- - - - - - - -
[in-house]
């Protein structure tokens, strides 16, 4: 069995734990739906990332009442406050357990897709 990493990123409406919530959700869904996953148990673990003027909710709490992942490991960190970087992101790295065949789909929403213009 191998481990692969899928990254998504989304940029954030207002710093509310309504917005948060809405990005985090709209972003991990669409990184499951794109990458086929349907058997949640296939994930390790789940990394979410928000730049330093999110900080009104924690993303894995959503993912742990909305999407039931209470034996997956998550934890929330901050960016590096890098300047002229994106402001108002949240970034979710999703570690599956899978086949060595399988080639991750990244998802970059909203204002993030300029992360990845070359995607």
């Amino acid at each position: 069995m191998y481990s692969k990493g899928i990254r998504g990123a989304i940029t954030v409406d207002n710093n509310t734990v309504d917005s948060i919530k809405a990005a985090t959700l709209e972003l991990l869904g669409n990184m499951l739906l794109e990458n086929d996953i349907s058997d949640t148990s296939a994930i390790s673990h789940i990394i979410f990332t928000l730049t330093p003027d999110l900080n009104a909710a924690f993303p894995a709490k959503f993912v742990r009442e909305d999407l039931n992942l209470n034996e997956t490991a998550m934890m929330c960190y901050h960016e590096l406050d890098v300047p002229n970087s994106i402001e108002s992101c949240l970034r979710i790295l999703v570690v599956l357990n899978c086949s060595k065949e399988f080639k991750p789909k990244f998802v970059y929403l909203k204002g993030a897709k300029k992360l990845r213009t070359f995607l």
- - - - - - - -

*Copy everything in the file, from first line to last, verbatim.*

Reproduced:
[in-house]
């Protein structure tokens, strides 16, 4: 069995734990739906990332009442406050357990897709 990493990123409406919530959700869904996953148990673990003027909710709490992942490991960190970087992101790295065949789909929403213009 191998481990692969899928990254998504989304940029954030207002710093509310309504917005948060809405990005985090709209972003991990669409990184499951794109990458086929349907058997949640296939994930390790789940990394979410928000730049330093999110900080009104924690993303894995959503993912742990909305999407039931209470034996997956998550934890929330901050960016590096890098300047002229994106402001108002949240970034979710999703570690599956899978086949060595399988080639991750990244998802970059909203204002993030300029992360990845070359995607």
């Amino acid at each position: 069995m191998y481990s692969k990493g899928i990254r998504g990123a989304i940029t954030v409406d207002n710093n509310t734990v309504d917005s948060i919530k809405a990005a985090t959700l709209e972003l991990l869904g669409n990184m499951l739906l794109e990458n086929d996953i349907s058997d949640t148990s296939a994930i390790s673990h789940i990394i979410f990332t928000l730049t330093p003027d999110l900080n009104a909710a924690f993303p894995a709490k959503f993912v742990r009442e909305d999407l039931n992942l209470n034996e997956t490991a998550m934890m929330c960190y901050h960016e590096l406050d890098v300047p002229n970087s994106i402001e108002s992101c949240l970034r979710i790295l999703v570690v599956l357990n899978c086949s060595k065949e399988f080639k991750p789909k990244f998802v970059y929403l909203k204002g993030a897709k300029k992360l990845r213009t070359f995607l």